Screen Tests – Antje Hildebrandt
Block colours and smiling faces, comical tooth-brushing and big shade-wearing – I wondered about the amount of direction, instruction, Antje had given her subjects. The faces of many of my friends and colleagues smiled and posed in an un-posing way. Shot in pairs, the complexity of their presences did not have time to unfold.
Polaroids of a peer group.
Andy Warhol’s 60s Screen Tests, the inspiration for Hildebrant’s own, I find sinister; they are a bit deranged and difficult, the penetrating of a surface as unstable as the flickering glint of moving sequins. Here, I enjoyed what felt like innocence, the subjects being without targeted agenda or particular aspiration. Two screens opposite one another playing different sets of screen tests against brick walls of The Book Club’s downstairs arch, I spent a lot of time watching the other watchers framing their faces and imagining their own screen tests.
Mir(ror)(r)age – Manou Koreman, Sebastian Hinds (video) & Eugene Feygelson (soundscape)
I was puzzled by Mir(ror)(r)age. Perhaps because I anticipate some kind of expression of trauma, distress or defiance in any work that is exploring how a woman sees her own body. I realise that this is unconsidered and totally wrong.
Manou Koreman is tall, slender, blonde and athletic. In bra and pants and sneakers she moves comfortably in front of and beside a projected film of herself. I look for what she is trying to show me, for the reason she is there with her body on display – close up on camera, then two others filming her live from different angles on iPhones, the images projected onto the walls (nifty technology). I don’t know what I am supposed to see but I think about objectification and how used to looking at women’s bodies we are and I wonder how this fits into an experimental night of performance because I associate the experimental with criticality. But perhaps I am wrong again.
Pajaro Piedra – Francesco Pedraglio
Francesco has three women in the performance space, posing on top of, leaning onto or standing beside white plinths like you might have in a gallery for displaying an art object. They move, manipulating some clay-like substance, putting their feet in and out of Italian-looking shoes, falling onto the floor to illustrate Pedraglio’s narrative. But they remain silent. I have no idea why they are they other than as decoration or set for him.This is a bit problematic and remains unaddressed. I am uncomfortable with their comfort at being his silent accessories, as though he is not pretty enough for us to look at; I feel patronised. It reminds me of Robin Palmer’s video for Addicted To Love in which he is surrounded by ladies in pencil skirts, looking sharp and pretending to play the guitar. We (women) make men look better. Apparently.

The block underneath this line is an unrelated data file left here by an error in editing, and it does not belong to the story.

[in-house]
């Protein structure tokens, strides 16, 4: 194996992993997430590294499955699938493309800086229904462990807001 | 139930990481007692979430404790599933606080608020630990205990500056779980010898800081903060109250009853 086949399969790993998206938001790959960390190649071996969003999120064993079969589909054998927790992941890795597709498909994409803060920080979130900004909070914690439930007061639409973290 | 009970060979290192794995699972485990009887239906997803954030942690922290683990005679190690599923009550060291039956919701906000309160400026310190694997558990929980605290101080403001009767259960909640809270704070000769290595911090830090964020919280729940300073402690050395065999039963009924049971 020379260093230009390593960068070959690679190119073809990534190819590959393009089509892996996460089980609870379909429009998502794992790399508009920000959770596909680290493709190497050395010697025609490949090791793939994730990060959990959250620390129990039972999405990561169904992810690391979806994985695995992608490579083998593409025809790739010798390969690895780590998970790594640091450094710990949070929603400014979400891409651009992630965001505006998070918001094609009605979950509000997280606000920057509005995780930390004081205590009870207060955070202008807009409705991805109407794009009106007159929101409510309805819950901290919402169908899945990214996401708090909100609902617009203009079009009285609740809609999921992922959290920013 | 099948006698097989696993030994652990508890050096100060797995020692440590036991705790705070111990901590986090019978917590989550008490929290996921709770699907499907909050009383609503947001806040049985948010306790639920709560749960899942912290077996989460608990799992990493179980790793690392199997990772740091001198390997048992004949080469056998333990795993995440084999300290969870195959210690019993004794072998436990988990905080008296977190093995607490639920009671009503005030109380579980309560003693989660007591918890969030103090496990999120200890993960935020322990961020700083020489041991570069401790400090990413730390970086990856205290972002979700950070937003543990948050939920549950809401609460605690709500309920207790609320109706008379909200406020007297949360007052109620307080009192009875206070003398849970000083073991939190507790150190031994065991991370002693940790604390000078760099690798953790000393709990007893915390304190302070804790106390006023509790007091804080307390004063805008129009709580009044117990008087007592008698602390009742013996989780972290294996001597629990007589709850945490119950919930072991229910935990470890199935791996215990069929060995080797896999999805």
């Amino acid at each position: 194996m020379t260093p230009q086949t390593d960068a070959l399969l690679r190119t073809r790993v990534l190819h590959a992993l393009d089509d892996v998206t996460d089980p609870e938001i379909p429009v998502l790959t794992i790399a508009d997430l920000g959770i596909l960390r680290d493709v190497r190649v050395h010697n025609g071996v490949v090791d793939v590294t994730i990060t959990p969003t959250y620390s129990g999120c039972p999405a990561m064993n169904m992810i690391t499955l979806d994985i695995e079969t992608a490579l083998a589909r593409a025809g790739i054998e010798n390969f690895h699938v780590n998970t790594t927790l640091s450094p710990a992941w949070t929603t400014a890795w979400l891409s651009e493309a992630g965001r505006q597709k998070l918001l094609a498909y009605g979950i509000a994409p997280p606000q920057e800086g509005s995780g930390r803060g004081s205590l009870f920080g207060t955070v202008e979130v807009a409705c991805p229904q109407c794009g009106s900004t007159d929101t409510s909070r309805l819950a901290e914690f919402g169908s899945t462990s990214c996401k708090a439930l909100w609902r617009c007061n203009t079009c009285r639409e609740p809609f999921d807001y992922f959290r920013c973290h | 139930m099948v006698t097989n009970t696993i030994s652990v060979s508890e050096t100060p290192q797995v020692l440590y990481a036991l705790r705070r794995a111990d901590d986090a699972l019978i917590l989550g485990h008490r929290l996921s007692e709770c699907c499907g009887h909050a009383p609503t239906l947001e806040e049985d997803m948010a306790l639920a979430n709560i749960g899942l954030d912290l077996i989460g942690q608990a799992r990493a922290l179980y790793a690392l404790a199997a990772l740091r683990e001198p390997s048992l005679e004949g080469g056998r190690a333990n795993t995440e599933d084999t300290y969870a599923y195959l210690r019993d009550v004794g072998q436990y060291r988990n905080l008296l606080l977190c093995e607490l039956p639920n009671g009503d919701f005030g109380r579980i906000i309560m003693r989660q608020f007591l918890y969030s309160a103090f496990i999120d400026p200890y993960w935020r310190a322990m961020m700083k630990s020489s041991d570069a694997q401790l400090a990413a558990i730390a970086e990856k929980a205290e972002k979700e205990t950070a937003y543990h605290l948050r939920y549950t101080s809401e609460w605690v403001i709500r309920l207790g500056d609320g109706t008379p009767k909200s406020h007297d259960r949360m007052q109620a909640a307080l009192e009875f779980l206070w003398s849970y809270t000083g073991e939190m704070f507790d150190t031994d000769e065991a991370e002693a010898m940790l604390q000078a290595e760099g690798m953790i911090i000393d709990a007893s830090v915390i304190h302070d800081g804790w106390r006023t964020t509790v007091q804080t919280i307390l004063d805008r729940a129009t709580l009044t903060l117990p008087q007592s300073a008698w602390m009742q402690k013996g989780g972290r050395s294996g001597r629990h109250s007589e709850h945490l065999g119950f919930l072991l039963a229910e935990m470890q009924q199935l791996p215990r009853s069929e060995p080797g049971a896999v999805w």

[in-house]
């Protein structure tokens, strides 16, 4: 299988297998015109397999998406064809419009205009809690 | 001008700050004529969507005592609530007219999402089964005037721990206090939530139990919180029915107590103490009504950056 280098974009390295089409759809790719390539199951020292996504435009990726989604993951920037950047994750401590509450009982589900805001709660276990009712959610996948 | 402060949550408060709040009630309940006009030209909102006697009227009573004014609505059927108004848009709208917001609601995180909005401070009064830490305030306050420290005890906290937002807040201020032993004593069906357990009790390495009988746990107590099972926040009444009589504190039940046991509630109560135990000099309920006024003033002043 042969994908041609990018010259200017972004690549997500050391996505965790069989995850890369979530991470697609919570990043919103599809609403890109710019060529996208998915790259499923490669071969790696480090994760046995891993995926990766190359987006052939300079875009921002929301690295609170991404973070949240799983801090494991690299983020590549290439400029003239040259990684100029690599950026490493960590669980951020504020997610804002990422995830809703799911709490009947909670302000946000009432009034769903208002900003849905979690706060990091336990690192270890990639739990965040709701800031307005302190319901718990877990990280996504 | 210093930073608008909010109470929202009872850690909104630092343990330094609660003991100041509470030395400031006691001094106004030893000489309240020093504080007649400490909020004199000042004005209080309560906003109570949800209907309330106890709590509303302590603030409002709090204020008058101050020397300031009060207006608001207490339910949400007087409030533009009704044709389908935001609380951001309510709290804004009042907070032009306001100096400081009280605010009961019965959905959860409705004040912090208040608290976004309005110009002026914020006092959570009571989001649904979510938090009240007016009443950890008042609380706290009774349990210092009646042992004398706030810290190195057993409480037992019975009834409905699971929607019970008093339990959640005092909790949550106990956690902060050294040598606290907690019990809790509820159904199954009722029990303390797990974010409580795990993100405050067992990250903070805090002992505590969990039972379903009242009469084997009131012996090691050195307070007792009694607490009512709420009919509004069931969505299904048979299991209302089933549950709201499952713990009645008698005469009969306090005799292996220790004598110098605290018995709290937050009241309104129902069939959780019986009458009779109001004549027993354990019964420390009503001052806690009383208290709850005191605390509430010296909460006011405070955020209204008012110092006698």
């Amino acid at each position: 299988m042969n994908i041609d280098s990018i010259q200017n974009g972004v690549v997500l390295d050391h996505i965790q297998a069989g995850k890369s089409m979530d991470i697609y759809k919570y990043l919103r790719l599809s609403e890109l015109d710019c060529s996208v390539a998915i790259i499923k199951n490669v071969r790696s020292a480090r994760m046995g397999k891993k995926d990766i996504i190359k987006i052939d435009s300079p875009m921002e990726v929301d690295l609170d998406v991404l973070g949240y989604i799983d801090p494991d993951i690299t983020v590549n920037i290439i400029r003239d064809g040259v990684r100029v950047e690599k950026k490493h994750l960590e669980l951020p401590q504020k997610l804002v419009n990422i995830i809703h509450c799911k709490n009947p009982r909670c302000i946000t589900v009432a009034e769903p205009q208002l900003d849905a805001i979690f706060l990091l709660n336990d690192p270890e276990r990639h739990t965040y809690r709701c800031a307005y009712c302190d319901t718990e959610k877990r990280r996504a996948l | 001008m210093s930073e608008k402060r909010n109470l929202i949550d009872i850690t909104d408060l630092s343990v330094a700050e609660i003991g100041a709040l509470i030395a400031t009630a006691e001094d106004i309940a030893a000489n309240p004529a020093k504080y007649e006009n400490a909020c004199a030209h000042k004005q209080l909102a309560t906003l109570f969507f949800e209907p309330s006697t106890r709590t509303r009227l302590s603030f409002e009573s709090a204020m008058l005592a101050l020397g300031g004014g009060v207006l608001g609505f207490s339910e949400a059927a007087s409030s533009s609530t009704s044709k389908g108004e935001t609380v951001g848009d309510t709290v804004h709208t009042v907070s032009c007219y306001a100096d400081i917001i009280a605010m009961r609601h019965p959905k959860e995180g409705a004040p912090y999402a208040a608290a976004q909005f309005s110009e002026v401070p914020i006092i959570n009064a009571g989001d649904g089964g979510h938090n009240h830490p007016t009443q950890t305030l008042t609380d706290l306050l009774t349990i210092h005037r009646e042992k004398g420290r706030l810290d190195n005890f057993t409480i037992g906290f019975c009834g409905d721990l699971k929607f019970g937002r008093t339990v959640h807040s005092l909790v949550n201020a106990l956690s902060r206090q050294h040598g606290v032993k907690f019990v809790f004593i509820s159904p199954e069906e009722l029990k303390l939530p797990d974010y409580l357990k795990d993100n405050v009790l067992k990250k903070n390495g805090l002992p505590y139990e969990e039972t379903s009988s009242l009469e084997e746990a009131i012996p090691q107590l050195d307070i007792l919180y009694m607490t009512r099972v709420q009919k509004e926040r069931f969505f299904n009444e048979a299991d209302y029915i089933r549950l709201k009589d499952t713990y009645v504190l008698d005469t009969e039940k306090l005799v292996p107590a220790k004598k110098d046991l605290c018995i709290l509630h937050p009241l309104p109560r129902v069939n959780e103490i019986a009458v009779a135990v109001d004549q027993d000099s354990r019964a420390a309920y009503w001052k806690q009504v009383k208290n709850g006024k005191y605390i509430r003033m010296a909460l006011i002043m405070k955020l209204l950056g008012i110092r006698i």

I would have given Pedraglio’s storytelling more of a chance, and a little less scorn, if these women had not been strewn around the place as he paced, talking. Instead I thought about the cliche of the slick Italian man, smooth, fancy-shoed, melodramatic about matters of the heart, and a bit too traditional to avoid hinting at the misogynist.
He started his story by telling us about the morning after the night before. Lively and full of small digressions and quirky details, I felt very aware of this text having been written down and honed. It had a writerly cleverness about it that, as he told us his story from different angles, revealed what at first had appeared colloquial and off the cuff as tightly scripted and virtuosic – I thought of the virtuosity of something like Italo Calvino’s If on a winter’s night a traveller, grating slightly.
Just (happening) – Luisa Amorim
There was something old school and stiff about Amorim’s performance. Why was she wearing a wetsuit and a gold masquerade mask? Why were there stilettos hanging from the ceiling? I suspected some profound symbolism but I didn’t really care to uncover it.
Amorim had the audience participate by following sets of instructions that she would articulate several times. People stood up and read out questions asking about time and life and feeling. Big questions, a bit poetic.
The piece ended with Amorim in another space, her projected image recorded showing her doing a mad dance of abandon (I think?). Scratching the surface.
Chorus for One – Lea Collet & Marios Stamatis
Chorus for One didn’t really interest me. I remember neon projection and long blonde hair and a centre parting, a cute French accent and a woman talking about her boyfriend. A smoke machine? I felt as though I was watching the performance version of a trendy teen magazine.
Manou Koreman, Sebastian Hinds (video) & Eugene Feygelson (soundscape)
Lea Collet & Marios Stamatis
Chorus for One